Rawat is the managing partner of the firm’s Silicon Valley office and a member of the firm’s Intellectual Property Practice Group. She counsels clients on a variety of issues related to intellectual property, working primarily with software, mechanical and aerospace technologies. Rawat also has significant experience with patent office post grant proceedings (including inter-parts review and re-examination). She also has substantial experience in supporting intellectual property issues related to corporate deals, such as mergers and acquisitions and investment funding. Rawat also assists clients in patent licensing and transactional matters, including structuring, negotiating and drafting agreements. She has significant experience with providing technical support on patent litigation matters at various stages of a case as well. In 2020, Rawat was honoured with a Women of Influence Award from Silicon Valley Business Journal. She is a member of the firm’s governing Partners Board and serves on the firm’s Diversity and Inclusion Committee.

Lisa T. Scruggs was chosen for her dedication to mentoring young female attorneys. “In a profession that can often be dominated by competitiveness and egos, she goes out of her way to provide kind leadership.”

A core member of the Education Industry group at Duane Morris, Scruggs provides litigation and counselling services for education and school reform organisations, including individual charter and private schools, early childhood centres, charter school networks, charter and education management organisations, school districts and other education non-profit and for-profit organisations and service providers. She has handled a wide range of litigation, regulatory and policy matters for clients relating to new school development, teacher evaluation, credentialing and certification reforms, public/private education ventures, virtual education/remote learning, school finance and parent and student civil rights. Scruggs has been recognised by Crain’s Chicago Business on its listing of Notable Minorities in Law (2019) and as an Illinois Super Lawyer (Business Litigation and Education Law) for eight years running. She was awarded the firm’s Pro Bono Leadership Award for her work handling a legal challenge to the school funding system in Illinois and is a Pahara-Aspen Education Fellow, joining a cohort of leaders who are “reimagining America’s public schools.”

Although employment issues surrounding COVID-19 have left Linda B. Hollinshead incredibly busy, she is still taking the time to support her colleagues during these unexpected times. She was chosen for the “advice, resources and humour she has contributed to fellow parents these past few months while coping with the new normal.”

Hollinshead practices in the area of employment law. She provides training and counselling to employers throughout the country on a variety of subjects, including monitoring employee attendance, FMLA compliance, medical and religious accommodations, leaves of absence policies, harassment and discrimination prevention, responding to harassment and discrimination claims, FLSA and wage and hour compliance, including employee misclassification, diversity and inclusion, termination of employees, hiring practices, performance appraisals and performance management. Hollinshead also advises public accommodations as well as recipients of federal financial assistance on program accessibility and other compliance obligations. She advises clients in numerous industries, including colleges and universities, manufacturing and retail companies, hospitals and other healthcare organisations, technology companies, financial services organisations, energy companies and not-for-profit entities. Hollinshead is also a member of the firm’s Cannabis Industry Group. She also assists employers by drafting employees policies and handbooks, confidentiality and restrictive covenant agreements, employment agreements, termination and severance agreements as well as independent contractor agreements. Hollinshead is a member of the firm’s COVID-19 Strategy Team.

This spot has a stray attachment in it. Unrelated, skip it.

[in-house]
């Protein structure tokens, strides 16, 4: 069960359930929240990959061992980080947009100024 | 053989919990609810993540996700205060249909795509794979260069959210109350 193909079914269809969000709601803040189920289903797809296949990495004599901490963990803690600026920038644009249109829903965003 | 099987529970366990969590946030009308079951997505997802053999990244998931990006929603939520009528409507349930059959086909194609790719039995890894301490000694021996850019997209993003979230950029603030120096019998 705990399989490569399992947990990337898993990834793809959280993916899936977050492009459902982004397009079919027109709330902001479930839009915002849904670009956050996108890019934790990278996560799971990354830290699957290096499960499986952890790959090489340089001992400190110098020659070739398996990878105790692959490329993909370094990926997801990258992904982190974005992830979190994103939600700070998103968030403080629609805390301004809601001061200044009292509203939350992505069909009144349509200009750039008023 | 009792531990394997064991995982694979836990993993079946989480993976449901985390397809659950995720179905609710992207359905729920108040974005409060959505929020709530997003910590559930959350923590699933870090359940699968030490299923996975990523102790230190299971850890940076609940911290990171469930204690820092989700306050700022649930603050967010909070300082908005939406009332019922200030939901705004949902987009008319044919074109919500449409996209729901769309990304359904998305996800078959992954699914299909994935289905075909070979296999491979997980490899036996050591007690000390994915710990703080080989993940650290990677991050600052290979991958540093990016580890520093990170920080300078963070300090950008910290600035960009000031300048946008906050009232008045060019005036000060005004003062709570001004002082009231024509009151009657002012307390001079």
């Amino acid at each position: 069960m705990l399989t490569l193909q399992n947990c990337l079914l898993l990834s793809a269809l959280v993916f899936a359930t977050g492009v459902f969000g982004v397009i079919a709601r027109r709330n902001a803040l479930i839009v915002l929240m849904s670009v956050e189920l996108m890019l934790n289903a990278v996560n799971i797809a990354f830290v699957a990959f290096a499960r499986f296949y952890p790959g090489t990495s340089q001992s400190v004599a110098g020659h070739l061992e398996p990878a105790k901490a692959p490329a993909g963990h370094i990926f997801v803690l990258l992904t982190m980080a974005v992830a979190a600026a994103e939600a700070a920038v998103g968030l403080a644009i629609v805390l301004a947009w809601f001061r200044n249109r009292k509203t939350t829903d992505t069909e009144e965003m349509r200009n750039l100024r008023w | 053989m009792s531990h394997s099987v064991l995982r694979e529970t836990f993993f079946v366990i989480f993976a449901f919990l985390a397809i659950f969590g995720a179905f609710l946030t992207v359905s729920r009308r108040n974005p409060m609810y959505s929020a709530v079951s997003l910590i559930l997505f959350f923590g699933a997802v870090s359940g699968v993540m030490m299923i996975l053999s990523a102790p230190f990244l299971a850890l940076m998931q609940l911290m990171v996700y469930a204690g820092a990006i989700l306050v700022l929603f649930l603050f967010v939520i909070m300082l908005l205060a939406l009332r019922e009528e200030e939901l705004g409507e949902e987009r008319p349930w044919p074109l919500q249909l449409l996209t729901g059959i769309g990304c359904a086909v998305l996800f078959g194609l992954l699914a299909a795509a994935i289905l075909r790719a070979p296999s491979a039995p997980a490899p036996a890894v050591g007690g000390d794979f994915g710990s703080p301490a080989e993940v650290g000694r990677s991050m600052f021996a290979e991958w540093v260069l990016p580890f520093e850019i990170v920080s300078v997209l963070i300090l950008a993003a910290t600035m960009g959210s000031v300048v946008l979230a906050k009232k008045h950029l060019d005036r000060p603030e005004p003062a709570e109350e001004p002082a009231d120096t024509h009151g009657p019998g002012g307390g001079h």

Kirkland Sponsors GLAAD Spirit Day

Kirkland is proud to sponsor GLAAD’s annual Spirit Day for the eighth year in a row. GLAAD is the world’s largest LGBTQ media advocacy organisation. Spirit Day, which takes place this year on October 15, 2020, is the largest and most visible anti-bullying campaign in the world that aims to accelerate the acceptance of LGBTQ youth. Spirit Day inspires millions of people around the world to wear purple or “go purple” online in a unified stance against bullying and to show their support for LGBTQ youth.

Kirkland has been a proud official international sponsor of Spirit Day since 2013. Each year, the Firm demonstrates its support on Spirit Day by encouraging Kirkland employees worldwide to wear purple, celebrate diversity and inclusion, and continue important conversations within the Firm, the legal profession and the community. Kirkland also contributes to GLAAD’s Spirit Day Fund, which supports GLAAD’s year-round efforts to combat bullying, protect LGBTQ youth and garner participation in Sprit Day each October.

“GLAAD Spirit Day promotes some of the most important values in our society today — equality, inclusion and opportunity for all,” said Diversity & Inclusion Committee co-chair Ranesh Ramanathan. “Our attorneys and staff are proud to once again demonstrate our support for LGBTQ youth through participation in this important initiative.”